GALVESTON, Texas – If you were to ask Fort Worth native Ron Wooten what his favorite job has been throughout his career, you’d be surprised to learn he’s sort of a jack-of-all-trades, having worked as an advanced placement high school teacher, research fisheries biologist, mentor, landscape and irrigation company owner and photojournalist.

With a variety of skill sets under his belt, Wooten is learning to master an important role as a Department of the Army Intern and regulatory specialist in the U.S. Army Corps of Engineers Galveston District’s Regulatory Branch, helping to protect the nation’s aquatic resources, while allowing reasonable development through fair, flexible and balanced permit decisions – a position he’s held since September 2013.

“I’ve grown to love coastal living and have really come to appreciate how important our coastal and wetland natural resources are to our planet,” said Wooten. “This is one of the few fields in which man’s activities that lead to wetland or watery habitat destruction or degradation can be evaluated for impacts and prevented or mitigated.”

The Department of the Army Intern Program is a vital source of new talent for the Army.

Participants enjoy a wide variety of education and training opportunities that introduce them to the Army mission, culture and business enterprises and develop their early career competencies, allowing rapid advancement to the journeyman level while building a foundation for future professional growth and promotion.

“Everything I am asked to do – I try to do to the best of my abilities,” said Wooten. “I’ve had the opportunity to partake in rotational assignments throughout various divisions here at the Corps, and I am currently working in the Regulatory Branch’s Compliance Division, conducting jurisdictional determinations, wetland delineations and evaluating unauthorized activities.”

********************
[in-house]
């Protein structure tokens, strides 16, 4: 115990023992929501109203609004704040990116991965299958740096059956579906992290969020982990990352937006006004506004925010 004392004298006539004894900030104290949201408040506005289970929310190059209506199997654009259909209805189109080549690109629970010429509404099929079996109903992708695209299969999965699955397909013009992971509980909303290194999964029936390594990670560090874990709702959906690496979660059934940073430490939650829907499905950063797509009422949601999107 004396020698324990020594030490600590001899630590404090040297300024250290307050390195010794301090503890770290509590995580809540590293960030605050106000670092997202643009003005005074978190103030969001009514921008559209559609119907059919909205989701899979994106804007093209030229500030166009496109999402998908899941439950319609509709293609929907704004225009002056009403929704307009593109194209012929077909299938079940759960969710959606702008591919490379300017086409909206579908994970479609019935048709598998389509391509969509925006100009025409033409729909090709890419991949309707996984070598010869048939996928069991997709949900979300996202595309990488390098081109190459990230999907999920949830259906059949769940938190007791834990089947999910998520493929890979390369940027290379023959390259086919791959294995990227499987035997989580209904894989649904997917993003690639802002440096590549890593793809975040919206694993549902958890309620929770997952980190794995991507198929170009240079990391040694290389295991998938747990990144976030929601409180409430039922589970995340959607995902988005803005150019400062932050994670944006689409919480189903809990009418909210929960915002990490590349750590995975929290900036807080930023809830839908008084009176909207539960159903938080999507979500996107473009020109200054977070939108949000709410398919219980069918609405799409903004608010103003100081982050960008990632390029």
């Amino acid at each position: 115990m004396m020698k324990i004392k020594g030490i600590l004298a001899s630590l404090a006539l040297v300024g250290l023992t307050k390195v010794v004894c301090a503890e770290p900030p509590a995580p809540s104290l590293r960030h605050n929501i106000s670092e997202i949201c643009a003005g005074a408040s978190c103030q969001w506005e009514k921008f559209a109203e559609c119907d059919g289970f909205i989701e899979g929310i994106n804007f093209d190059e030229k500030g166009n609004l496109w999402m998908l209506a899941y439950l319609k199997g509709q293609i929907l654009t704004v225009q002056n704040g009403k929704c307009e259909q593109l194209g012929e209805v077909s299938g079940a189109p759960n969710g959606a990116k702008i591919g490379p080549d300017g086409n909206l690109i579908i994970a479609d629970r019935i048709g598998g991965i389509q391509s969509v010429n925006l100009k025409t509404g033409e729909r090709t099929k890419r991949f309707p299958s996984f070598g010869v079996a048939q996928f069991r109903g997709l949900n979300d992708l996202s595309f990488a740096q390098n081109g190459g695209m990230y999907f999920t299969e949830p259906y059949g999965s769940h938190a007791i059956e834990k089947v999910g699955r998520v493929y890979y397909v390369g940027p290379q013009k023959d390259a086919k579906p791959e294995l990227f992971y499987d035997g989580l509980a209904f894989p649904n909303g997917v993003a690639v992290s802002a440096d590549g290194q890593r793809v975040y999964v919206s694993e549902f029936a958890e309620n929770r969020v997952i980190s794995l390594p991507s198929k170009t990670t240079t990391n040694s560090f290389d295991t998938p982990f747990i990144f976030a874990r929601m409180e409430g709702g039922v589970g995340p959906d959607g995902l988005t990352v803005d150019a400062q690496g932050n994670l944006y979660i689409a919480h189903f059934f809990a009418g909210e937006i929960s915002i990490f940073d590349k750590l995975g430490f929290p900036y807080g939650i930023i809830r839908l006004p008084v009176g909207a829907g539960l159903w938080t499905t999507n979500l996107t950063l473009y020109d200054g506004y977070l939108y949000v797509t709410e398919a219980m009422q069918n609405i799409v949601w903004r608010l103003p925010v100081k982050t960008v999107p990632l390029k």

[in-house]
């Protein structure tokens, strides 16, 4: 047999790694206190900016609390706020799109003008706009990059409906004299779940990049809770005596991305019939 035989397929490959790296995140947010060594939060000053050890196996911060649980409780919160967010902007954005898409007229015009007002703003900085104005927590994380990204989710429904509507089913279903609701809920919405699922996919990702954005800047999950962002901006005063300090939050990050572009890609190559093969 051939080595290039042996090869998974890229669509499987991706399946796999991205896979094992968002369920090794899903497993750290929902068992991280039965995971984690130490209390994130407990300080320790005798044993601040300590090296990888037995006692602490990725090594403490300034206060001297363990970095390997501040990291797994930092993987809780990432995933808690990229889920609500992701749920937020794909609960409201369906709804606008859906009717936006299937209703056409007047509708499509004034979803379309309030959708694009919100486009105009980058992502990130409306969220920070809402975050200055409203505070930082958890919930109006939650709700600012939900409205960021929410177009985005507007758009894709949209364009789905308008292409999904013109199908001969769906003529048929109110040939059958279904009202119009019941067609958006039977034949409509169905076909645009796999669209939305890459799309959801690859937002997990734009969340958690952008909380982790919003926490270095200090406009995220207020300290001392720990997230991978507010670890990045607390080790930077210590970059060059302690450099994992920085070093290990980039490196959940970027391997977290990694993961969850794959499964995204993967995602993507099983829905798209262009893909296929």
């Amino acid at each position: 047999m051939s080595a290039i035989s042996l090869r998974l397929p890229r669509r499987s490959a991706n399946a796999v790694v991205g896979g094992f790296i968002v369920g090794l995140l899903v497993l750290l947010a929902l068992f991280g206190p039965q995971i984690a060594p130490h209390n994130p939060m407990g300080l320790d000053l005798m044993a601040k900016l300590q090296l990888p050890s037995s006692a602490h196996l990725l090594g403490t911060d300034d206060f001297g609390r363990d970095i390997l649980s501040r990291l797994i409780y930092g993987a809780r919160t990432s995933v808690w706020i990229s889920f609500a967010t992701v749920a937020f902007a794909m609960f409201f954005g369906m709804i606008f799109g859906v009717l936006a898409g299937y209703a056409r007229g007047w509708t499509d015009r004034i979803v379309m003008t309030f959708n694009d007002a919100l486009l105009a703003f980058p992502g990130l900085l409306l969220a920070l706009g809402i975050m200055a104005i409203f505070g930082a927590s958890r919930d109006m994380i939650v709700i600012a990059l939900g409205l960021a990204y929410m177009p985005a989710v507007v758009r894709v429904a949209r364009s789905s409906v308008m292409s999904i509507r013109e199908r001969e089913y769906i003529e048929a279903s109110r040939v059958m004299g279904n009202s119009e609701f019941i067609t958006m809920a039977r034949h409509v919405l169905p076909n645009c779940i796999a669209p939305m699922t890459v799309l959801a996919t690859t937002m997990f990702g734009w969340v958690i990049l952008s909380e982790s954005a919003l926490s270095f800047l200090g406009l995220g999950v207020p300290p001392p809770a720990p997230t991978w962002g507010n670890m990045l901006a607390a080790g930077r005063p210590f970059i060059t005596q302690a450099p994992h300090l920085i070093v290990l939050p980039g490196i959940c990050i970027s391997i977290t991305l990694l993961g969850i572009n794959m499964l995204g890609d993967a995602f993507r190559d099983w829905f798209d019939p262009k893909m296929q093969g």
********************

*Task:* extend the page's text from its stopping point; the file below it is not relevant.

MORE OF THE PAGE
The intern program provides a broad variety of projects, each offering their own unique challenges and opportunities for learning.

“I assisted the district’s Office of Counsel in processing Freedom of Information Act requests, in addition to evaluating several jurisdictional determination requests,” said Wooten. “If you work in waters of the United States or discharge fill material into a wetland area over which the Corps has jurisdiction, without first obtaining authorization from the Corps, you may be in violation of federal regulations. Violations can be very expensive to rectify and my result in civil penalties.”

Wooten notes it’s important to contact the Corps if you believe a permit is required to perform work in your area. Staff can assist the community in navigating through the application process.

Wooten’s earned multiple accolades for his work throughout his career, including having been named one of Galveston’s Top 50 Teachers, a commendation for service during the Deepwater Horizon oil spill, multiple photojournalism honors and awards of Excellence in Craft from the Texas Outdoor Writers Association.

While he’s only been with the Galveston District for nearly a year and a half, he says he’s grateful for the opportunity to work at the Corps and looks forward to learning and growing professionally. Wooten earned a Bachelor of Science in Wildlife and Fisheries in 1990 from Texas A&M and a master’s degree in Marine Resource Management in 2013 from Texas A&M University at Galveston.

He is a member of the Texas Outdoor Writer’s Association and plans to earn his Professional Wetland Scientist certification. In his spare time, Wooten enjoys photography, camping with his family, enjoying the outdoors and writing.

He is married to his wife, Trisha Wooten, and has two daughters, Allison and Emily.

For more news and information, visit www.swg.usace.army.mil. Find us on Facebook, www.facebook.com/GalvestonDistrict or follow us on Twitter, www.twitter.com/USACEgalveston.